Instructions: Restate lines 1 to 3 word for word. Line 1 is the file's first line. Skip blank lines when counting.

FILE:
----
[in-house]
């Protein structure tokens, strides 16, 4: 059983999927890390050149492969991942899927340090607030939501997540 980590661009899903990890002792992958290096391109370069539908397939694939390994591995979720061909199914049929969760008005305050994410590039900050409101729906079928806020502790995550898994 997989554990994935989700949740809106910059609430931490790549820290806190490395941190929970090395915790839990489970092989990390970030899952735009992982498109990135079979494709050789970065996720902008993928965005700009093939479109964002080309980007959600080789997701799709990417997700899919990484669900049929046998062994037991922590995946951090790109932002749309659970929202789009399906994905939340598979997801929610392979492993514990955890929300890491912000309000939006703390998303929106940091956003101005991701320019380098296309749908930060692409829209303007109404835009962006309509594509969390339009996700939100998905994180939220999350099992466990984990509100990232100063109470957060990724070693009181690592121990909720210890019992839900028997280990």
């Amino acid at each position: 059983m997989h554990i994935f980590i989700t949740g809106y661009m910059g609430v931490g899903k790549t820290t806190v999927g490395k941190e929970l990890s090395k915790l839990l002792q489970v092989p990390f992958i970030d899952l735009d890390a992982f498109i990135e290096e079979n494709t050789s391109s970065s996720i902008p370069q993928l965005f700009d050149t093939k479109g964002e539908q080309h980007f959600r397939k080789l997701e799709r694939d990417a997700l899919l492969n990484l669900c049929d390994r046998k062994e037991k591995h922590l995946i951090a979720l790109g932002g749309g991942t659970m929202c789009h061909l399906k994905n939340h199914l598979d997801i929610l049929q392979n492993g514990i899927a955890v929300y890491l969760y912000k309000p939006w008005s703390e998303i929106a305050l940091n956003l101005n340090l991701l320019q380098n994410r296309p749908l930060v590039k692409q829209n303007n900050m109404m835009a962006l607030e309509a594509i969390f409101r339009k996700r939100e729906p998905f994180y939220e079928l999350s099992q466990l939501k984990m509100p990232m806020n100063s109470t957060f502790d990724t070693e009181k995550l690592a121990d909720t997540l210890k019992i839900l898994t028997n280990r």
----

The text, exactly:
[in-house]
């Protein structure tokens, strides 16, 4: 059983999927890390050149492969991942899927340090607030939501997540 980590661009899903990890002792992958290096391109370069539908397939694939390994591995979720061909199914049929969760008005305050994410590039900050409101729906079928806020502790995550898994 997989554990994935989700949740809106910059609430931490790549820290806190490395941190929970090395915790839990489970092989990390970030899952735009992982498109990135079979494709050789970065996720902008993928965005700009093939479109964002080309980007959600080789997701799709990417997700899919990484669900049929046998062994037991922590995946951090790109932002749309659970929202789009399906994905939340598979997801929610392979492993514990955890929300890491912000309000939006703390998303929106940091956003101005991701320019380098296309749908930060692409829209303007109404835009962006309509594509969390339009996700939100998905994180939220999350099992466990984990509100990232100063109470957060990724070693009181690592121990909720210890019992839900028997280990």
């Amino acid at each position: 059983m997989h554990i994935f980590i989700t949740g809106y661009m910059g609430v931490g899903k790549t820290t806190v999927g490395k941190e929970l990890s090395k915790l839990l002792q489970v092989p990390f992958i970030d899952l735009d890390a992982f498109i990135e290096e079979n494709t050789s391109s970065s996720i902008p370069q993928l965005f700009d050149t093939k479109g964002e539908q080309h980007f959600r397939k080789l997701e799709r694939d990417a997700l899919l492969n990484l669900c049929d390994r046998k062994e037991k591995h922590l995946i951090a979720l790109g932002g749309g991942t659970m929202c789009h061909l399906k994905n939340h199914l598979d997801i929610l049929q392979n492993g514990i899927a955890v929300y890491l969760y912000k309000p939006w008005s703390e998303i929106a305050l940091n956003l101005n340090l991701l320019q380098n994410r296309p749908l930060v590039k692409q829209n303007n900050m109404m835009a962006l607030e309509a594509i969390f409101r339009k996700r939100e729906p998905f994180y939220e079928l999350s099992q466990l939501k984990m509100p990232m806020n100063s109470t957060f502790d990724t070693e009181k995550l690592a121990d909720t997540l210890k019992i839900l898994t028997n280990r």